Wednesday, March 23, 2016

Q&A: Greg Messel, author of 'Fog City Strangler'

Greg Messel grew up in the San Francisco Bay Area and now lives in Edmonds, Washington on the Puget Sound with his wife, Carol.  Fog City Strangler is his seventh novel and is the fourth in a new series of Sam Slater mystery novels. Greg has lived in Oregon, Washington, California, Wyoming and Utah and has always loved writing, including stints as a reporter, columnist and news editor for a daily newspaper.

Follow news about Messel’s writings and books at

Thanks for coming to the book club today, Greg!  Before we begin the interview, I have to ask.  Who made that beautiful cover?
Greg:I'm very proud of the covers of my books and "Fog City Strangler" is one of the best. My publisher has a team of designers and I am always excited to see what they will come up with. I'm never disappointed. I've been in book stores, book fairs and book signings from Costco to the Los Angeles Festival of Books. I believe the cover is the first reason someone picks up your book. You have just seconds to get someone's attention and a good cover really does it.
How did you get into the mystery/romance genre and what is it you like about it the most?
Greg: It's the genre I most like to read. I always wanted to write a mystery but was not sure I could do it.  I also wanted to write a series. Thankfully, one day when I was walking around San Francisco, Sam Slater and Amelia Ryan were born in my imagination. I also love the 1950s. Very interesting time and it's a different planet than where we now live. I have some memories of San Francisco in the 1950s and I have built on those. I love San Francisco in all decades but I think it's a wonderful canvas for my stories.
A mystery evolves as you write it. "Fog City Strangler" definitely changed as I wrote it. I'm very happy with the story and plot but it's very different from what I first imagined.  That's the fun of writing a mystery. You have to create a mystery and solve it yourself before you start writing. Then you slowly reveal it in an interesting and hopefully suspenseful way to the reader. 
Who is your main character and would you like to tell us more about him/her?
Greg: I really like Sam Slater. I've been asked in interviews how much of Sam is really me. Sam is tall, handsome, athletic, irresistible to women, brave, tough--it's practically autobiographical!  Just kidding. I wish. Sam is a really good person who tries to help people but is very capable of handling himself when the bad guys threaten him and especially when the love of his life--Amelia--is in peril. And that's fairly often. Sam is a good guy to go have a beer with or accompany to a football game. He does both things in "Fog City Strangler."
What about secondary characters?  Would you like to introduce them?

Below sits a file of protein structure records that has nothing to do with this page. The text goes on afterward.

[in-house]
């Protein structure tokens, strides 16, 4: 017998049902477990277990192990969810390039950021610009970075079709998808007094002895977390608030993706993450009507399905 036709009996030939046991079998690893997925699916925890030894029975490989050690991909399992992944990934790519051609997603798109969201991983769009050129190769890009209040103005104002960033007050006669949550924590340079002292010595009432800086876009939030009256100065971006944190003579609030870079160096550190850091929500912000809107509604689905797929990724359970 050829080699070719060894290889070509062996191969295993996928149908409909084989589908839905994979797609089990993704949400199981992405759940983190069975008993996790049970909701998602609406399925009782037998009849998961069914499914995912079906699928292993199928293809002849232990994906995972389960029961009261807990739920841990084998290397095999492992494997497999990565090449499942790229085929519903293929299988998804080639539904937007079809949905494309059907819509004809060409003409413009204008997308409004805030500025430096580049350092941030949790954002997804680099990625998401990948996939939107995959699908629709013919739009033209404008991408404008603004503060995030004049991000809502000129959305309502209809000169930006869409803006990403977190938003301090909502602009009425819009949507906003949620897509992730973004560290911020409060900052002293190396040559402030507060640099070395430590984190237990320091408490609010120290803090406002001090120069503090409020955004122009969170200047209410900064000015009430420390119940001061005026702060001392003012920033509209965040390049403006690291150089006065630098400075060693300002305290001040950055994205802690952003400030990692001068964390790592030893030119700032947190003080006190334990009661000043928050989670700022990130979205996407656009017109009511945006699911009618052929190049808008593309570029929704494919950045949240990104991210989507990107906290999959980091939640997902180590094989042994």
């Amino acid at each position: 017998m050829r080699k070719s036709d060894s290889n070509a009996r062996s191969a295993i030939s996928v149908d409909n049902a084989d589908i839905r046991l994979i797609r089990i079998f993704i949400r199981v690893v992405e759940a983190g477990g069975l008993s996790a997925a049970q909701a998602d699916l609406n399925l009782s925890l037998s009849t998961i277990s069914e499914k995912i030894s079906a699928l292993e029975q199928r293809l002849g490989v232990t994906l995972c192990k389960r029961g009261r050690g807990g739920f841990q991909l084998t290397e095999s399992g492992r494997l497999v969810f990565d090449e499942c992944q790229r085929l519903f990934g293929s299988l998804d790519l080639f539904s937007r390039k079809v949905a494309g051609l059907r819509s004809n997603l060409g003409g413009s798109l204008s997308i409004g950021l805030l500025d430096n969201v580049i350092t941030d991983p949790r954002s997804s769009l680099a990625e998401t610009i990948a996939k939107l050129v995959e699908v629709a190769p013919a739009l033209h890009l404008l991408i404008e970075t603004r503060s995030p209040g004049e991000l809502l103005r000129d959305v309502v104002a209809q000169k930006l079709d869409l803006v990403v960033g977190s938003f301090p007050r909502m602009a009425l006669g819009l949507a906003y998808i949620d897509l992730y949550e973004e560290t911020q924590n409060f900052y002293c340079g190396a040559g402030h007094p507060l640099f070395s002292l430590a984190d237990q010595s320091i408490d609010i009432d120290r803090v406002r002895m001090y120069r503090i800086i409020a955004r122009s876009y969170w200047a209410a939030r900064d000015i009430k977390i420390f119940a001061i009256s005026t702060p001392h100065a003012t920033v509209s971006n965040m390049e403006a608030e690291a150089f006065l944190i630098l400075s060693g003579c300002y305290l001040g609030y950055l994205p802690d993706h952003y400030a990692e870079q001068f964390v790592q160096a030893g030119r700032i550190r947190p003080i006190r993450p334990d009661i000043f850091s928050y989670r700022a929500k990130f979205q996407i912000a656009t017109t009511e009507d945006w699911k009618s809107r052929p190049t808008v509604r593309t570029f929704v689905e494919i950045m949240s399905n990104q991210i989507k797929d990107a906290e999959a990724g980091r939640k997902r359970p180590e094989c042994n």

Greg: Amelia Ryan, who in the third book became Amelia Slater, is hardly a secondary character. In many ways she's the main character in "Fog City Strangler." Amelia is feisty, very curious and funny. There are two parts to Amelia. She's the beautiful TWA stewardess who lives an exciting life. Airline stewardesses were very glamorous figures in the 1950s. They were also the victims of discrimination and harassment as objects of desire for the affluent mostly male passengers on airliners. Amelia lives in this world but when she is on the ground in San Francisco, she morphs into a hard nosed private eye herself, who will stop at nothing to get at the truth. Amelia is very brave and gets herself in some real jams in "Fog City Strangler."
Every book of fiction has a pivotal point for the reader that they can’t forget.  What do you think is one of the pivotal points in your book?
Greg: Amelia Ryan becomes part of a nationwide advertising campaign for TWA and her face is suddenly on billboards all over San Francisco. The timing is bad considering that the Fog City Strangler is stalking young blonde women. At the end of Chapter 9, Sam Slater begins to realize that the billboards may cause a problem. Here is that excerpt: 
Sam stared off into space contemplating the meaning of the tumultuous day when Amelia became a public figure. 

Things would never really be the same after today. Amelia and Sam had crossed the Rubicon. Her face was all over the city and even on Times Square in New York

Now everyone would know Amelia. She was out there for public consumption like Prell Shampoo or Pepsi-Cola. Tonight all over San Francisco, men were gazing up at billboards looking at Amelia's smiling face. 

One of those men was undoubtedly the Fog City Strangler. 
Is there anything else you’d like to tell your readers?
Greg: Even though "Fog City Strangler" is part of a series, it is a stand alone novel. I hope readers will give the whole series a try. Keep up on the latest news about my books at